« Reply #16 on: October 06, 2010, 03:25:02 PM »
Morten,

Very well put.  I would put a very general hypothetical age at about 30 for taking the debt plunge.  I could see myself jumping at HLS/YLS if I were 15 years younger.  If BIGLAW were my focus, I could see a 33yr old being competitive as a potential associate, even with a few years of post-BA/pre-JD experience.  A 40 year old?  Ummmmmmprobably not.  The same would hold true if academia was the goal.  Even though the salaries are lower, that additional 15 years would make a difference.  Unless you have a mattress stuffed with $100s from that little side trip to Nicaragua.....servicing a debt gets harder as time goes on.

Thane.....I think you just got called out by Morten!  LOL


I did have a few extra parentheses scattered about.  And since I'm on a punctuation diet, I thought it only fair to share.  = :  )

Thane.

PS:  As to a Top 3 (or 5-10) or Not Top 3 (or 5-10) school, while the aversion to debt is admirable and wise, Morten's point is likewise fair:  for a 30-something--and even for a 40- or 50-something--the vocational and self-actualization boosts are often worth it.  You're quite right that it's not likely as an associate at a traditional firm (and at 40+ who would want that?!) . . . but I've known three non-trads who just about walked into partnerships, mostly with boutique firms.  And for many there might be a different point:  if debt is "buying" a law school education and credential, the real question is whether that purchase is a good purchase, for you.  ("You" specifically, whoever you are.)  There are multiple sides to that equation, and ego can well be part of the final answer.  Money is clearly important, but shouldn't always drive the decision (within reason).

Thane Messinger

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Re: top law school vs national law school
« Reply #17 on: October 06, 2010, 03:50:38 PM »
PS:  As to a Top 3 (or 5-10) or Not Top 3 (or 5-10) school, while the aversion to debt is admirable and wise, Morten's point is likewise fair:  for a 30-something--and even for a 40- or 50-something--the vocational and self-actualization boosts are often worth it.  You're quite right that it's not likely as an associate at a traditional firm (and at 40+ who would want that?!) . . . but I've known three non-trads who just about walked into partnerships, mostly with boutique firms.  And for many there might be a different point:  if debt is "buying" a law school education and credential, the real question is whether that purchase is a good purchase, for you.  ("You" specifically, whoever you are.)  There are multiple sides to that equation, and ego can well be part of the final answer.  Money is clearly important, but shouldn't always drive the decision (within reason).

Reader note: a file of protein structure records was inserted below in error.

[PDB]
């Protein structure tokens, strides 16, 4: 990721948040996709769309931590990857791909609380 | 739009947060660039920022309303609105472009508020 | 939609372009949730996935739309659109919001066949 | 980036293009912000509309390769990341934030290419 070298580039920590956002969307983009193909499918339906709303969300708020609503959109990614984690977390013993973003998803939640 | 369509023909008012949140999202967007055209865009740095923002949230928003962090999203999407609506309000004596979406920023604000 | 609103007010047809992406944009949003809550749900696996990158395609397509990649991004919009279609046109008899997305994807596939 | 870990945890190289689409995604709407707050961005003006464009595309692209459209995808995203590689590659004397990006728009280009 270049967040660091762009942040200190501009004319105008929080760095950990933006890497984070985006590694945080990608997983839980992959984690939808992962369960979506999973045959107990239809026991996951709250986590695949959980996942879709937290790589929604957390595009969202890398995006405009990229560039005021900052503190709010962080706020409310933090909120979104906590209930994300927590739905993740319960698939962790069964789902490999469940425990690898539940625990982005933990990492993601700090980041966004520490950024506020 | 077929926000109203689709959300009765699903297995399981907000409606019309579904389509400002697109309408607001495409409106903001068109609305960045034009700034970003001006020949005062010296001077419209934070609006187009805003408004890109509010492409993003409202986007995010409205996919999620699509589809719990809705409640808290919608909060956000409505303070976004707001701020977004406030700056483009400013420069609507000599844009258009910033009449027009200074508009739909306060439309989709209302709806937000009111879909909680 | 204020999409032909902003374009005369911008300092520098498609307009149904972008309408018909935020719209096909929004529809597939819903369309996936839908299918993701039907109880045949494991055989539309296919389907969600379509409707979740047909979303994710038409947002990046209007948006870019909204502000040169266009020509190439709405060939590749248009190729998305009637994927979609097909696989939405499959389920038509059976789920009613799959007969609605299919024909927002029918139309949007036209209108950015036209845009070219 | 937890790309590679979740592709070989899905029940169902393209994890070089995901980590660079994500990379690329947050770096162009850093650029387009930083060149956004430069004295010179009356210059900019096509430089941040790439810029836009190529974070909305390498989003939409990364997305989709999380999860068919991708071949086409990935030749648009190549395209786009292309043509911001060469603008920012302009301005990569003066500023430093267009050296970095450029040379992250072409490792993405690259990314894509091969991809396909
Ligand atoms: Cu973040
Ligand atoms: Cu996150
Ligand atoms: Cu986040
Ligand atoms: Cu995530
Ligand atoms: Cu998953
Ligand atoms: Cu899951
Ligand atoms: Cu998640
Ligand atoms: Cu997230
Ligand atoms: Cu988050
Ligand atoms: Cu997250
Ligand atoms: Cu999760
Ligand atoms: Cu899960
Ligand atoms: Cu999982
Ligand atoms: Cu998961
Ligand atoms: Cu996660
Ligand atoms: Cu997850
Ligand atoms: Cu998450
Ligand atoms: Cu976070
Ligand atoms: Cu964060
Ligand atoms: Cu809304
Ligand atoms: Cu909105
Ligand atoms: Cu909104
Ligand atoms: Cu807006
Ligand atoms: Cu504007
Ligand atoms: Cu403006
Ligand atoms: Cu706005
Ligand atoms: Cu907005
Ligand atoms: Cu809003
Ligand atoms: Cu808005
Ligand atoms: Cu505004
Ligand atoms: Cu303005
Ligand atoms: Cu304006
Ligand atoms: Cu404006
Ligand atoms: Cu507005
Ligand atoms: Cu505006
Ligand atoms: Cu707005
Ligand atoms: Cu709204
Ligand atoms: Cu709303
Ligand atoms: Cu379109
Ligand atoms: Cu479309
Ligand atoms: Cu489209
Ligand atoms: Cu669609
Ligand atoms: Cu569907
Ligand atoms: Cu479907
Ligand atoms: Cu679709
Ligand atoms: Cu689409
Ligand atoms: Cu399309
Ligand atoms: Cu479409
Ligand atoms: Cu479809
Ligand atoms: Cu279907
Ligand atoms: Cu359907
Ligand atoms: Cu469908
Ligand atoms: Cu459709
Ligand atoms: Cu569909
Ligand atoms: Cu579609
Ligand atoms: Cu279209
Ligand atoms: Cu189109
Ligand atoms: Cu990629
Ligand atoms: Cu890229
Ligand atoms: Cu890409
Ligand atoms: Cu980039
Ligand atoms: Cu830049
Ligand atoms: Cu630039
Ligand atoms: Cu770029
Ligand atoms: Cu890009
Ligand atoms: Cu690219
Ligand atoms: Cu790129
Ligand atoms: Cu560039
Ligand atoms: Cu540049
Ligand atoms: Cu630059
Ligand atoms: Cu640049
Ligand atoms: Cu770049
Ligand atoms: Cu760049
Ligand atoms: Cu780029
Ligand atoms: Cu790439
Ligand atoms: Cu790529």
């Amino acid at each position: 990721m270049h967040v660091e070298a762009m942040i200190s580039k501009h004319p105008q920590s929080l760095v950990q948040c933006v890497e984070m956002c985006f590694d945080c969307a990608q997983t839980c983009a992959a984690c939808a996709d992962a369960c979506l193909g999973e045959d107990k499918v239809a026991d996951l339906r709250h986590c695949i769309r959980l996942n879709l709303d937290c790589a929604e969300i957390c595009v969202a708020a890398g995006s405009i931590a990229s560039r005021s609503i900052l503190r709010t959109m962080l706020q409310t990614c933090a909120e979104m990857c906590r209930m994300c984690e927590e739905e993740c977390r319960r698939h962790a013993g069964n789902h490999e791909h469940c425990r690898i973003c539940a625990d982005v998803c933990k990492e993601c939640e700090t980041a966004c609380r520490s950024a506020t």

My apologies if it's bad form to quote oneself, but louiebstef's comment deserves additional play for those who might be considering just such a dilemma--or, worse, the assumption of $150,000+ debt for a school that is not quite at the tippy top.  After all, it's fairly easy to state that Yale will almost certainly offer the opportunity to pay off those mountains of loans, and fairly well.  A school lower in the top tier, in this market?  Not so much. 

I happen to be working on a book about money, and so the point that came to mind was a paradox: individuals such as louiebstef, who are allergic to debt (as were our grandparents and their parents and other ancesters before them) are likely to have a greater capacity to take on debt. 

Debt is neither good nor bad.  It is clearly bad if consumed.  It can be wonderful if invested.  Education has been a fair investment, on average.  As we have seen, the economy can crumple without a steady flow of credit (i.e., debt from the other side) . . . and those who pay the bill are those least able to, such as new graduates.

So, if you're contemplating enrolling in a law school, consider seriously the points louiebstef makes.  One should be somewhere between averse and allergic to the volumes of debt we're talking about . . . before one has even started to practice.

This brings to mind yet another issue, which is that the law school is just part of the success equation: the student is a (big) part too.  If one IS going to assume this burden, then one should devote oneself to doing well.  But . . . and here's where my radical counter-revolutionary tendencies take over . . . "doing well" is not what we think it is.  In law school, this is not being teacher's pet, or gunning, or note-taking, or color-coding, or bad behavior.  All of that is, at best, irrelevant.  Doing well means learning the law in a way that approximates how a real lawyer thinks about the law, because that is what will be tested.

louiebstef

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Re: top law school vs national law school
« Reply #18 on: October 06, 2010, 08:51:21 PM »
VERY well put by Thane.

His point about debt and investment is well worth listening to.  As a former business wonk (Yes, after I finished buying $600 toilet seats in the navy), we call it ROI: return on investment.  It is the judicious application of this ratio that often times results in a business either succeeding or failing.  Thane also gave a nod to timing.  That too is a part of the equation.

Don't ever forget that unless you are in a non-profit, government or academic position, the law indeed IS all about profits (and a well-run practice).  I am trying to think along those lines now, as a 0L. 

Had I the confidence in my ability to really know that I would excel (or even be admitted!) at HYS, I probably would risk taking on the debt.  It is very much an individual question.  In my case, I see (and pray for) a partial ride to a good T-1/2 state school.  I have confidence that by doing the things Thane mentioned (study SMART-learn the LAW), that I can be in the top 25%.  The positions that would possibly be available to me as a graduate would likely fulfill my salary needs.

All 0Ls should seriously be considering these things for themselves.  Law school is just not done half-way.  That is surely a recipe for disaster.
"Why be a lawyer? I'm already an ass.  Might as well go professional!"